“Floyd’s” Boldly Turns the Tables on Gender at the Guthrie
August 12, 2019 /
Women command the proscenium stage in Floyd’s, Lynn Nottage’s new play commissioned by the Guthrie Theater. The spirit in which the female characters do this may actually be what makes this play talked about centuries from now. Seriously.
Protagonist Floyd (Johanna Day), a white woman, runs a sandwich shop at truck stop. Her kitchen help are ex-convicts who have been unable to find employment because of their criminal past. It amounts to indentured servitude as they live under the suffocating assumption that they’ve no other options. With a psychically sadistic edge, Floyd rubs that in their faces and even violates physical boundaries in ways that frankly are illegal. But she has the power to shame, humiliate, degrade and fire. Therefore the rest, being desperate and seen as second-class citizens or lower, cower in fear of losing their jobs and never being hired anywhere again. This is the USA present day, by the way.
This visceral production makes the audience actually feel that suffocation. For these characters, Floyd’s is essentially their only stab at security, albeit tyrannical and meager. And as for a bright future? Forget it. Nottage makes it painfully clear that the systemic way former criminals are stigmatized is too often an excuse to marginalize them. Real forgiveness is actually seen as a threat to social order run by fear.
Floyd’s is fueled by the idea of the art of delicious sandwich-making. It’s the one thing that brings joy to the workers, though not to Floyd herself, whose disinterest in improving on her signature product is quite curious. Despite her negative attitude, it’s also an idea that amazingly has been pretty much anchored in the kitchen by Floyd’s own personal favorite employee, Montrellous (John Earl Jelks), a man of color, whose sandwiches are the most delicious of all. In fact, Montrellous is the only person, male or female, who the exploitative Floyd treats with any trace of respect. His upbeat, creative attitude and his ability to rise above all pettiness, is not only appreciated by the workers, but it bonds them.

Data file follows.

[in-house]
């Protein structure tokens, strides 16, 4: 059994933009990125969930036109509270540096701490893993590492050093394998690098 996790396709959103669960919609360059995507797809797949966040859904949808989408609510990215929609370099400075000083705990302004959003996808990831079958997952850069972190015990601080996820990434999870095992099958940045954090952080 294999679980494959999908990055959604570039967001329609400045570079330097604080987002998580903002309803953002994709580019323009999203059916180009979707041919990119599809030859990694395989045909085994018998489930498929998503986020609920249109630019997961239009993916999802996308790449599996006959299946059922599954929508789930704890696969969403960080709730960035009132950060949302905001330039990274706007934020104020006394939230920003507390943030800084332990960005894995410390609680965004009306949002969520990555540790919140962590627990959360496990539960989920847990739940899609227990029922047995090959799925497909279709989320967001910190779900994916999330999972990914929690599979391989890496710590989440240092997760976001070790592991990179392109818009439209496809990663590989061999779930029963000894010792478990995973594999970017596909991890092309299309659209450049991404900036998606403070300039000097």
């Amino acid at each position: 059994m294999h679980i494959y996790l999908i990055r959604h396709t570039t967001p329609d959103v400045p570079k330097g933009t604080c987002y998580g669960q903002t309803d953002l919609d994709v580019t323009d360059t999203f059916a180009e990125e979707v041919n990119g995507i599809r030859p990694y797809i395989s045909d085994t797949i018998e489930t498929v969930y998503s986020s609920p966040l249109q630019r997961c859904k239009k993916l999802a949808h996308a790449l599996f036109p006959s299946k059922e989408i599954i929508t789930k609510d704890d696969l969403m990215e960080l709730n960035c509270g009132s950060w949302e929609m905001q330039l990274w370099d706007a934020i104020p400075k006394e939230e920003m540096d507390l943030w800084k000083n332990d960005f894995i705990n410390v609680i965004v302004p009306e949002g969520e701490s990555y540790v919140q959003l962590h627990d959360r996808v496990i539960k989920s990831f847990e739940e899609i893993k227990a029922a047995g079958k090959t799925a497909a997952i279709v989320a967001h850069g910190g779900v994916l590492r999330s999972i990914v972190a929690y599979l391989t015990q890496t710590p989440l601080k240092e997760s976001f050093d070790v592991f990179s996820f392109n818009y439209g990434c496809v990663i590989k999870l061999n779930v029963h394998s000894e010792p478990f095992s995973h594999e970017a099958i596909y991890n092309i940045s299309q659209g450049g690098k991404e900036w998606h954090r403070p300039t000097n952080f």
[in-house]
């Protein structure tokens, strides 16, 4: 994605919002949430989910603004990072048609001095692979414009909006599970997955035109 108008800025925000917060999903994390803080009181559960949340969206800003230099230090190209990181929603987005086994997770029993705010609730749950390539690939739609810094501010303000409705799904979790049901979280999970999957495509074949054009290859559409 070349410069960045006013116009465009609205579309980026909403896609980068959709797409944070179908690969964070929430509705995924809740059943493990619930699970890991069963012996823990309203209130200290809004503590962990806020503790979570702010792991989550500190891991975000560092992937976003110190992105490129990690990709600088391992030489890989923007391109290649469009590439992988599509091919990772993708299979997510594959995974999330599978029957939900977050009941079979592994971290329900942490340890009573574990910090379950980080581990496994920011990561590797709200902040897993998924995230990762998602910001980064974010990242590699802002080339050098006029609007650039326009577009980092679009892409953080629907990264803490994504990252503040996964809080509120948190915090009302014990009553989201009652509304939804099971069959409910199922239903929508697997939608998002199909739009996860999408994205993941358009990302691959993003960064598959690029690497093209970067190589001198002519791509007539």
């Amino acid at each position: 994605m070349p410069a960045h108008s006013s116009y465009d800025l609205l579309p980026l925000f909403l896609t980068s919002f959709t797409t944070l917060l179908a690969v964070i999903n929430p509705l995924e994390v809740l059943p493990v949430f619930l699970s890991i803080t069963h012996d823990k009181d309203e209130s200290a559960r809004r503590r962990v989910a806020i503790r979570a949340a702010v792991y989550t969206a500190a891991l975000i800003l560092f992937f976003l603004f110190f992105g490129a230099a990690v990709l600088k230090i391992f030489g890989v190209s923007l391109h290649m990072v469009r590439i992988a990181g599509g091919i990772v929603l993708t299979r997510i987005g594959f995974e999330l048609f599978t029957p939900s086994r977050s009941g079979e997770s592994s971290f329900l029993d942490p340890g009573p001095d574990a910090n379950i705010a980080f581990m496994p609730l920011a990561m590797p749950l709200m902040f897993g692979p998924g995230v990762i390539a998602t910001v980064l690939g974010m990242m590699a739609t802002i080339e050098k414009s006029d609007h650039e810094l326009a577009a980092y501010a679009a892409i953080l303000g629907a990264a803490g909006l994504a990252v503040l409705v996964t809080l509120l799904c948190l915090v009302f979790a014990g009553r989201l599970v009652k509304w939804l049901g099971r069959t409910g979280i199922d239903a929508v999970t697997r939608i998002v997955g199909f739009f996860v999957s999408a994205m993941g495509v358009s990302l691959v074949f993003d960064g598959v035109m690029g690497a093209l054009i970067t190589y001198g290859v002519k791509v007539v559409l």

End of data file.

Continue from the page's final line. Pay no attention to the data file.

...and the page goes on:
This bonding is something that’s needed in order to sustain any hope of harmony in the kitchen, and by extension, keeping the business viable. Letitia (Dame Jasmine Hughes) and Rafael (Reza Salazar), both workers of color, intensely dislike Jason, a white worker, whose tattoos signify white power extremism. Unfortunately, in the Guthrie auditorium, midway up the slope of seats, it’s difficult to discern specifics on the many tats on actor Andrew Veenstra, even though they’re all over the part of his body exposed by his costume. Nonetheless, we get the idea.
Nottage’s text is written with a mix of dialogue and monologues at jackhammer pace, mixed with moments of thoughtfulness at varying levels. Director Kate Whoriskey’s cast glories in that with dynamic reactive flourish. Day serves the text just as it is meant to be with a monstrously intimidating title role turn. She puts every character on stage, except for Montrellous, on edge. Hers is a brazen performance reminiscent of the irreverent stand-up comedy of Lisa Lampanelli.
Hughes and Salazar beautifully mine a relationship where Letitia’s damaged self-esteem is her own worst enemy. She fails to see how her strident approach to life takes her out of civil communication, much less, intimacy and nuance. Rafael, a man more sensitive than he himself realizes he is, is en route to becoming a casualty of her emotional blindness. You’ll have to see this beguiling production to find out if he becomes that or not.
Veenstra makes an unlikable character not only understandable, but intriguing. We wonder to what degree prison life compels white males to take on white separatist ideas. One suspects he actually has not internalized such notions. The endearing Jelks is like a balm that soothes the rocky interplay of these damaged souls. He maneuvers through the production with blessed grace—a humanizing energetic force.
Paradoxically, Floyd herself, aside from being corrupt and abusive, is a mysterious figure, whose financial backing for the cafe is of a silent partnership nature and of which little is revealed in the course of the play. It echoes conspiracy theories and non-transparency, two concepts very much afoot in our time.
Floyd’s, like Nottage’s previous play, Sweat—Pulitzer Prize-winner for Drama, 2017—is set in Pennsylvania away from the major cities. She won the same prize in 2009 for Ruined, a jolting view of exploitation suffered by African women. Nottage’s comedy, By the Way, Meet Vera Stark, produced by Penumbra Theatre in 2015 and the drama, Intimate Apparel, produced by the Guthrie in 2005, provide evidence that she may well be the best American playwright of this century so far.
Note: You don’t have to have seen Sweat to understand and enjoy, if not relish, Floyd’s. However, Sweat will be produced by the Guthrie next year.
Through Aug. 31
Guthrie Theater, 818 Second Ave. S., Minneapolis